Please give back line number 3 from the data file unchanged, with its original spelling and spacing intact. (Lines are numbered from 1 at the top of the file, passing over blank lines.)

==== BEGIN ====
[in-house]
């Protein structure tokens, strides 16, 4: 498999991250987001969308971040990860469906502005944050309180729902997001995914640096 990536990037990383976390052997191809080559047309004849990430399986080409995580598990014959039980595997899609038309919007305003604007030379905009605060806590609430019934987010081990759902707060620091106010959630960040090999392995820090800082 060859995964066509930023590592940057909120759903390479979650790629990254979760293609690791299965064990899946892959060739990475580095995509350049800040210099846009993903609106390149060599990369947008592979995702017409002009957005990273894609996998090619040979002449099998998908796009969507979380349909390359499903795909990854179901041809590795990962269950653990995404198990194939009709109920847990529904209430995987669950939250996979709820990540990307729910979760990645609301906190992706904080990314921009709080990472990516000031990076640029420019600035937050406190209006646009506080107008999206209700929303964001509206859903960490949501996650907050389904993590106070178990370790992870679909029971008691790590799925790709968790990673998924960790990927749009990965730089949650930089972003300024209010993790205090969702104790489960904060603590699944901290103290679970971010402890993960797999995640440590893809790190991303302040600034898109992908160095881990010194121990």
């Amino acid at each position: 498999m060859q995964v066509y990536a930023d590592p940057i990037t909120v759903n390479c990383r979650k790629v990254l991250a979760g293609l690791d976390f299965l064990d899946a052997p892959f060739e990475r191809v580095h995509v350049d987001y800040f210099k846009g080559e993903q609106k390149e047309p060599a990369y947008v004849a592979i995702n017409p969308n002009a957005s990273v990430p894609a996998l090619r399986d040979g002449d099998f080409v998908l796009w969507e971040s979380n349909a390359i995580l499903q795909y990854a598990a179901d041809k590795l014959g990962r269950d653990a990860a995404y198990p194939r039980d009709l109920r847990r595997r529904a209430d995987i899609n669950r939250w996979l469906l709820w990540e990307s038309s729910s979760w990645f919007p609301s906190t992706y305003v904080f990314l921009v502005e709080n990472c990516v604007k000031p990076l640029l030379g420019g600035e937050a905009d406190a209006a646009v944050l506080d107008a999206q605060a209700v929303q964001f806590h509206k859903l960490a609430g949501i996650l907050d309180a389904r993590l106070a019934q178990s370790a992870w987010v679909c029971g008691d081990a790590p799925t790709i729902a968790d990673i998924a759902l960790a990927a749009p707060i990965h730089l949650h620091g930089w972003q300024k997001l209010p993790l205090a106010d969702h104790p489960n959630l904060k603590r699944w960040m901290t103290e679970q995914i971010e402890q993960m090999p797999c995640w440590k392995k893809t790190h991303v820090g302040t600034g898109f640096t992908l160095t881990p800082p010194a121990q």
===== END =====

């Amino acid at each position: 498999m060859q995964v066509y990536a930023d590592p940057i990037t909120v759903n390479c990383r979650k790629v990254l991250a979760g293609l690791d976390f299965l064990d899946a052997p892959f060739e990475r191809v580095h995509v350049d987001y800040f210099k846009g080559e993903q609106k390149e047309p060599a990369y947008v004849a592979i995702n017409p969308n002009a957005s990273v990430p894609a996998l090619r399986d040979g002449d099998f080409v998908l796009w969507e971040s979380n349909a390359i995580l499903q795909y990854a598990a179901d041809k590795l014959g990962r269950d653990a990860a995404y198990p194939r039980d009709l109920r847990r595997r529904a209430d995987i899609n669950r939250w996979l469906l709820w990540e990307s038309s729910s979760w990645f919007p609301s906190t992706y305003v904080f990314l921009v502005e709080n990472c990516v604007k000031p990076l640029l030379g420019g600035e937050a905009d406190a209006a646009v944050l506080d107008a999206q605060a209700v929303q964001f806590h509206k859903l960490a609430g949501i996650l907050d309180a389904r993590l106070a019934q178990s370790a992870w987010v679909c029971g008691d081990a790590p799925t790709i729902a968790d990673i998924a759902l960790a990927a749009p707060i990965h730089l949650h620091g930089w972003q300024k997001l209010p993790l205090a106010d969702h104790p489960n959630l904060k603590r699944w960040m901290t103290e679970q995914i971010e402890q993960m090999p797999c995640w440590k392995k893809t790190h991303v820090g302040t600034g898109f640096t992908l160095t881990p800082p010194a121990q």